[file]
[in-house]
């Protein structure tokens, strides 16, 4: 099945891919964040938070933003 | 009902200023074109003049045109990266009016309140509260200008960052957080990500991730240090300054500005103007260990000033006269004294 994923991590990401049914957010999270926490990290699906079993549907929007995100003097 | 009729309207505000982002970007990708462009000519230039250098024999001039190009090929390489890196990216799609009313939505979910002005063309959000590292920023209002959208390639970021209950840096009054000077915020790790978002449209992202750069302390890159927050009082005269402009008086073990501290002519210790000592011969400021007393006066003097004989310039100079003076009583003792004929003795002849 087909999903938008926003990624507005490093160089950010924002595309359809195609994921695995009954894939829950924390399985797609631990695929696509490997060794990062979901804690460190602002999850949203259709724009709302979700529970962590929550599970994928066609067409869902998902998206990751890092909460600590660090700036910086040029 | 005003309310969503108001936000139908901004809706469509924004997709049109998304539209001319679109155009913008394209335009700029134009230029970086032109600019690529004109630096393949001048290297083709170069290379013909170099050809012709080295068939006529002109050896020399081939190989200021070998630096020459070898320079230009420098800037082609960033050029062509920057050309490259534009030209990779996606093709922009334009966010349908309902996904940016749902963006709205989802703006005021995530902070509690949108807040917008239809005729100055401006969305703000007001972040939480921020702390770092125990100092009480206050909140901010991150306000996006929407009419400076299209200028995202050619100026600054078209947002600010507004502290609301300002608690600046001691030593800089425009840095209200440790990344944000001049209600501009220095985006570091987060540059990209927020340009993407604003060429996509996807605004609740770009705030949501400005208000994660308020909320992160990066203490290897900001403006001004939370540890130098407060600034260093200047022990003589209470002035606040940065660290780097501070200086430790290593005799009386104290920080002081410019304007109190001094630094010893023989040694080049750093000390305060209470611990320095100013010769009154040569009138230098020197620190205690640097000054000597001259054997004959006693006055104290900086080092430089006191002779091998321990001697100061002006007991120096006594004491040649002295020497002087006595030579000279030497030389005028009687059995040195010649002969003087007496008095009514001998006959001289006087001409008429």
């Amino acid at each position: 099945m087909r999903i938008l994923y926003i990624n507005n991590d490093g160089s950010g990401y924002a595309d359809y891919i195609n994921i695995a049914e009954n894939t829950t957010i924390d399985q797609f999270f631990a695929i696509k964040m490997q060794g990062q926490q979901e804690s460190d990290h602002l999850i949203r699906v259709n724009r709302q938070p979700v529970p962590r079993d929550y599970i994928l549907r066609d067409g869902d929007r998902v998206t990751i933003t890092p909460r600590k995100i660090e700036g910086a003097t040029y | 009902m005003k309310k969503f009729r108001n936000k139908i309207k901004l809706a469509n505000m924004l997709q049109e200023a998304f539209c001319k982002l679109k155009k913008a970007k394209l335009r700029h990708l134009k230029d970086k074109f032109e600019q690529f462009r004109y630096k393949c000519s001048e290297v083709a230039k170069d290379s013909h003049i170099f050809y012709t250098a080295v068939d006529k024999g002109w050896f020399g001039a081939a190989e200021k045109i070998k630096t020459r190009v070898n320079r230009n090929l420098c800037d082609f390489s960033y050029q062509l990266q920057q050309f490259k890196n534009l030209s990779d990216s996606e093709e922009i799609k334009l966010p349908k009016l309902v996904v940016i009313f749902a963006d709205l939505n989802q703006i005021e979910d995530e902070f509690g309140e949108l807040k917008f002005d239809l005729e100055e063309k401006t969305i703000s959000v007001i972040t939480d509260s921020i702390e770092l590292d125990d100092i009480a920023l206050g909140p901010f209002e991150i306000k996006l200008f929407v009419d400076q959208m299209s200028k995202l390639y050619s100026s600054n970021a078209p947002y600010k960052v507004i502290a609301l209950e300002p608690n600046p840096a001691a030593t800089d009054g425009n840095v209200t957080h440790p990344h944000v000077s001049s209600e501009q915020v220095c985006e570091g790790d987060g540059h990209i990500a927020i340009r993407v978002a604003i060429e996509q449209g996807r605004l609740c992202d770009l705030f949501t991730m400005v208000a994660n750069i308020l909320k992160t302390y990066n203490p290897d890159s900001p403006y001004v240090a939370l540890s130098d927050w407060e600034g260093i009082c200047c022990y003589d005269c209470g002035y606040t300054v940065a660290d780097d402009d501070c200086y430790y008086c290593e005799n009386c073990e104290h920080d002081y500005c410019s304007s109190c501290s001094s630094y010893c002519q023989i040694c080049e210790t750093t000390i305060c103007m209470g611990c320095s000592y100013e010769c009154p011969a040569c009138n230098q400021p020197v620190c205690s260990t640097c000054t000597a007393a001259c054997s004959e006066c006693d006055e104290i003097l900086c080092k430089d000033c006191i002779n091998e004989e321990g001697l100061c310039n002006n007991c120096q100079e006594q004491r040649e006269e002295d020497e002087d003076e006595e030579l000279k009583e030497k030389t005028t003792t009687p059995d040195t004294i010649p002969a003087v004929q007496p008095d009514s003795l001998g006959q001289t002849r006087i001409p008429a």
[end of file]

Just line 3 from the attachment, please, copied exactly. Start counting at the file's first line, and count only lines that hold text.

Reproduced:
């Amino acid at each position: 099945m087909r999903i938008l994923y926003i990624n507005n991590d490093g160089s950010g990401y924002a595309d359809y891919i195609n994921i695995a049914e009954n894939t829950t957010i924390d399985q797609f999270f631990a695929i696509k964040m490997q060794g990062q926490q979901e804690s460190d990290h602002l999850i949203r699906v259709n724009r709302q938070p979700v529970p962590r079993d929550y599970i994928l549907r066609d067409g869902d929007r998902v998206t990751i933003t890092p909460r600590k995100i660090e700036g910086a003097t040029y | 009902m005003k309310k969503f009729r108001n936000k139908i309207k901004l809706a469509n505000m924004l997709q049109e200023a998304f539209c001319k982002l679109k155009k913008a970007k394209l335009r700029h990708l134009k230029d970086k074109f032109e600019q690529f462009r004109y630096k393949c000519s001048e290297v083709a230039k170069d290379s013909h003049i170099f050809y012709t250098a080295v068939d006529k024999g002109w050896f020399g001039a081939a190989e200021k045109i070998k630096t020459r190009v070898n320079r230009n090929l420098c800037d082609f390489s960033y050029q062509l990266q920057q050309f490259k890196n534009l030209s990779d990216s996606e093709e922009i799609k334009l966010p349908k009016l309902v996904v940016i009313f749902a963006d709205l939505n989802q703006i005021e979910d995530e902070f509690g309140e949108l807040k917008f002005d239809l005729e100055e063309k401006t969305i703000s959000v007001i972040t939480d509260s921020i702390e770092l590292d125990d100092i009480a920023l206050g909140p901010f209002e991150i306000k996006l200008f929407v009419d400076q959208m299209s200028k995202l390639y050619s100026s600054n970021a078209p947002y600010k960052v507004i502290a609301l209950e300002p608690n600046p840096a001691a030593t800089d009054g425009n840095v209200t957080h440790p990344h944000v000077s001049s209600e501009q915020v220095c985006e570091g790790d987060g540059h990209i990500a927020i340009r993407v978002a604003i060429e996509q449209g996807r605004l609740c992202d770009l705030f949501t991730m400005v208000a994660n750069i308020l909320k992160t302390y990066n203490p290897d890159s900001p403006y001004v240090a939370l540890s130098d927050w407060e600034g260093i009082c200047c022990y003589d005269c209470g002035y606040t300054v940065a660290d780097d402009d501070c200086y430790y008086c290593e005799n009386c073990e104290h920080d002081y500005c410019s304007s109190c501290s001094s630094y010893c002519q023989i040694c080049e210790t750093t000390i305060c103007m209470g611990c320095s000592y100013e010769c009154p011969a040569c009138n230098q400021p020197v620190c205690s260990t640097c000054t000597a007393a001259c054997s004959e006066c006693d006055e104290i003097l900086c080092k430089d000033c006191i002779n091998e004989e321990g001697l100061c310039n002006n007991c120096q100079e006594q004491r040649e006269e002295d020497e002087d003076e006595e030579l000279k009583e030497k030389t005028t003792t009687p059995d040195t004294i010649p002969a003087v004929q007496p008095d009514s003795l001998g006959q001289t002849r006087i001409p008429a």